Instead of having a full 360 view of the surrounding area via either a belltower or attic perch, the church offered very little in terms of lines-of-sights on enemies. In fact, the bars on the small windows and the angles at which other openings sat meant I didn’t kill a single person from what should have been an excellent spot.
Sniper Elite 5’s level design really failed to take advantage of adding in more vantage points or points of interest to snipe from with a lot of its environments. I was really hoping that the new traversal mechanics would work in tandem with this, adding in a lot of hidden spots that could only be accessed by paying attention to the terrain.
Instead, I just found myself climbing vines that felt more like shortcuts rather than secret sniping areas that would let me channel my inner Simo Hayha. The traversal mechanics also only applied to certain interactable areas, meaning that climbing up the many jagged hills and prickly bushes that made up the open world was still not possible. This made trying to sneak around levels feel frustratingly linear despite the open nature of the setting.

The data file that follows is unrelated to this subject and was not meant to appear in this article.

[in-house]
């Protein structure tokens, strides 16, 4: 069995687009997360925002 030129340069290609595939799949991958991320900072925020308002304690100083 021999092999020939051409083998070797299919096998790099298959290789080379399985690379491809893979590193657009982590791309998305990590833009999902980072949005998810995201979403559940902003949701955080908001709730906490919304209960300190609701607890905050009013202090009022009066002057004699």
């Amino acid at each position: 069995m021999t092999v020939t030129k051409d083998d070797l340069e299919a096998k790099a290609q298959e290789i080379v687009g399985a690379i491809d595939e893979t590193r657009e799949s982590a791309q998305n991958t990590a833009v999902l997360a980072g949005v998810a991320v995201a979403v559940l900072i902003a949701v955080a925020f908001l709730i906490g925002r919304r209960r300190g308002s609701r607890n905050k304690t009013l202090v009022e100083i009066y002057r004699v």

Whenever I was able to get into an open area, sniping was enjoyable, at least for a short while. During my first few hours with Sniper Elite 5, I felt that similar rush of action that the game was so good at eliciting in previous installments.
Masking your shot with environmental sounds and executing a brilliant headshot from a mile away really is a satisfying feeling. Even though I was having fun, it wasn’t long before some of the more annoying issues that Sniper Elite 4 had reared their ugly head.